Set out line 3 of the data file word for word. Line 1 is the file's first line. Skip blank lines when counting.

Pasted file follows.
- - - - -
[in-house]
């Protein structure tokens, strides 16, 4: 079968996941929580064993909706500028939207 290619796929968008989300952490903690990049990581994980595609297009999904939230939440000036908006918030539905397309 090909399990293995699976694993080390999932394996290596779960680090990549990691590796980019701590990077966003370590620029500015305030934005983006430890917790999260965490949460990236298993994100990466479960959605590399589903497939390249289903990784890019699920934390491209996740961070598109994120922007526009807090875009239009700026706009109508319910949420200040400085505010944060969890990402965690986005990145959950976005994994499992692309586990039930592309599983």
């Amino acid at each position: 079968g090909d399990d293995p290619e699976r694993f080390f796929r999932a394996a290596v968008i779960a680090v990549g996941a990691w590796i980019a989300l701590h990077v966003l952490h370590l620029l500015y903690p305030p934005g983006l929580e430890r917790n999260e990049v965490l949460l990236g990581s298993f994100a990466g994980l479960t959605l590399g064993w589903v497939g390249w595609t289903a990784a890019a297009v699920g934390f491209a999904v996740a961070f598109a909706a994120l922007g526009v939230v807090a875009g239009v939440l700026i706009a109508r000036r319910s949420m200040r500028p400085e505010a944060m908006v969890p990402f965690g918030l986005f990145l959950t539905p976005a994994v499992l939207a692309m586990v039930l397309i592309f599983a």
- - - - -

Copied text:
């Amino acid at each position: 079968g090909d399990d293995p290619e699976r694993f080390f796929r999932a394996a290596v968008i779960a680090v990549g996941a990691w590796i980019a989300l701590h990077v966003l952490h370590l620029l500015y903690p305030p934005g983006l929580e430890r917790n999260e990049v965490l949460l990236g990581s298993f994100a990466g994980l479960t959605l590399g064993w589903v497939g390249w595609t289903a990784a890019a297009v699920g934390f491209a999904v996740a961070f598109a909706a994120l922007g526009v939230v807090a875009g239009v939440l700026i706009a109508r000036r319910s949420m200040r500028p400085e505010a944060m908006v969890p990402f965690g918030l986005f990145l959950t539905p976005a994994v499992l939207a692309m586990v039930l397309i592309f599983a």